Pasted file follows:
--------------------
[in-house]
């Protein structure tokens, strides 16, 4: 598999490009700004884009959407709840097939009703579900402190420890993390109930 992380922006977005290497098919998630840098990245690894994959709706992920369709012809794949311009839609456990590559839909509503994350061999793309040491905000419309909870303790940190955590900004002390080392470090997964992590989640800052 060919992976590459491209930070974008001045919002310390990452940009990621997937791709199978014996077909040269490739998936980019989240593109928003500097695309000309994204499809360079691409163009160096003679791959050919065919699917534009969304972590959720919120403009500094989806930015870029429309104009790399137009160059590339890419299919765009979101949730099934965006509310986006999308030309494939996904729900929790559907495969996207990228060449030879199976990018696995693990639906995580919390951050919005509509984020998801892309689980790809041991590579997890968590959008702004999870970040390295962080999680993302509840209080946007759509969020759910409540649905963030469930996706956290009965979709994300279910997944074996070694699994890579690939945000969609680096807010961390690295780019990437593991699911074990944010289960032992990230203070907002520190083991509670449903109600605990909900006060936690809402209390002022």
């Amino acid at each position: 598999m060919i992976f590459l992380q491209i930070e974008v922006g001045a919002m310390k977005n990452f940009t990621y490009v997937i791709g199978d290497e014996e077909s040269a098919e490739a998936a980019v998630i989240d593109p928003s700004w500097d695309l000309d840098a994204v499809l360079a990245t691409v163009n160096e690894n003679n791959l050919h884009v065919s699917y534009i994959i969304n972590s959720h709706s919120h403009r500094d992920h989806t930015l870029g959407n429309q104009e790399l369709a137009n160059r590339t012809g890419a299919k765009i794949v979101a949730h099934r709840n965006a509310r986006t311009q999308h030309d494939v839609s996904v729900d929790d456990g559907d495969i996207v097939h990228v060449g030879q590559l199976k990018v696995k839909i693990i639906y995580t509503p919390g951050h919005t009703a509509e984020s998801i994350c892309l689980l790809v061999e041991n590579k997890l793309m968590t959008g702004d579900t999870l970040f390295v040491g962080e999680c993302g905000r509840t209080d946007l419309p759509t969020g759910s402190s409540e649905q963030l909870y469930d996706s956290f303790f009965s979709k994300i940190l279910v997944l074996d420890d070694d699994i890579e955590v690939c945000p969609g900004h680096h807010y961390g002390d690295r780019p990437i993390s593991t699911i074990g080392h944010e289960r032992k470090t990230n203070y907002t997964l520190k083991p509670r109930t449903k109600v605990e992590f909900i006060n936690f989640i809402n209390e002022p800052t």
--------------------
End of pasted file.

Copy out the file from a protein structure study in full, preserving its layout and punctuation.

[in-house]
């Protein structure tokens, strides 16, 4: 598999490009700004884009959407709840097939009703579900402190420890993390109930 992380922006977005290497098919998630840098990245690894994959709706992920369709012809794949311009839609456990590559839909509503994350061999793309040491905000419309909870303790940190955590900004002390080392470090997964992590989640800052 060919992976590459491209930070974008001045919002310390990452940009990621997937791709199978014996077909040269490739998936980019989240593109928003500097695309000309994204499809360079691409163009160096003679791959050919065919699917534009969304972590959720919120403009500094989806930015870029429309104009790399137009160059590339890419299919765009979101949730099934965006509310986006999308030309494939996904729900929790559907495969996207990228060449030879199976990018696995693990639906995580919390951050919005509509984020998801892309689980790809041991590579997890968590959008702004999870970040390295962080999680993302509840209080946007759509969020759910409540649905963030469930996706956290009965979709994300279910997944074996070694699994890579690939945000969609680096807010961390690295780019990437593991699911074990944010289960032992990230203070907002520190083991509670449903109600605990909900006060936690809402209390002022």
């Amino acid at each position: 598999m060919i992976f590459l992380q491209i930070e974008v922006g001045a919002m310390k977005n990452f940009t990621y490009v997937i791709g199978d290497e014996e077909s040269a098919e490739a998936a980019v998630i989240d593109p928003s700004w500097d695309l000309d840098a994204v499809l360079a990245t691409v163009n160096e690894n003679n791959l050919h884009v065919s699917y534009i994959i969304n972590s959720h709706s919120h403009r500094d992920h989806t930015l870029g959407n429309q104009e790399l369709a137009n160059r590339t012809g890419a299919k765009i794949v979101a949730h099934r709840n965006a509310r986006t311009q999308h030309d494939v839609s996904v729900d929790d456990g559907d495969i996207v097939h990228v060449g030879q590559l199976k990018v696995k839909i693990i639906y995580t509503p919390g951050h919005t009703a509509e984020s998801i994350c892309l689980l790809v061999e041991n590579k997890l793309m968590t959008g702004d579900t999870l970040f390295v040491g962080e999680c993302g905000r509840t209080d946007l419309p759509t969020g759910s402190s409540e649905q963030l909870y469930d996706s956290f303790f009965s979709k994300i940190l279910v997944l074996d420890d070694d699994i890579e955590v690939c945000p969609g900004h680096h807010y961390g002390d690295r780019p990437i993390s593991t699911i074990g080392h944010e289960r032992k470090t990230n203070y907002t997964l520190k083991p509670r109930t449903k109600v605990e992590f909900i006060n936690f989640i809402n209390e002022p800052t």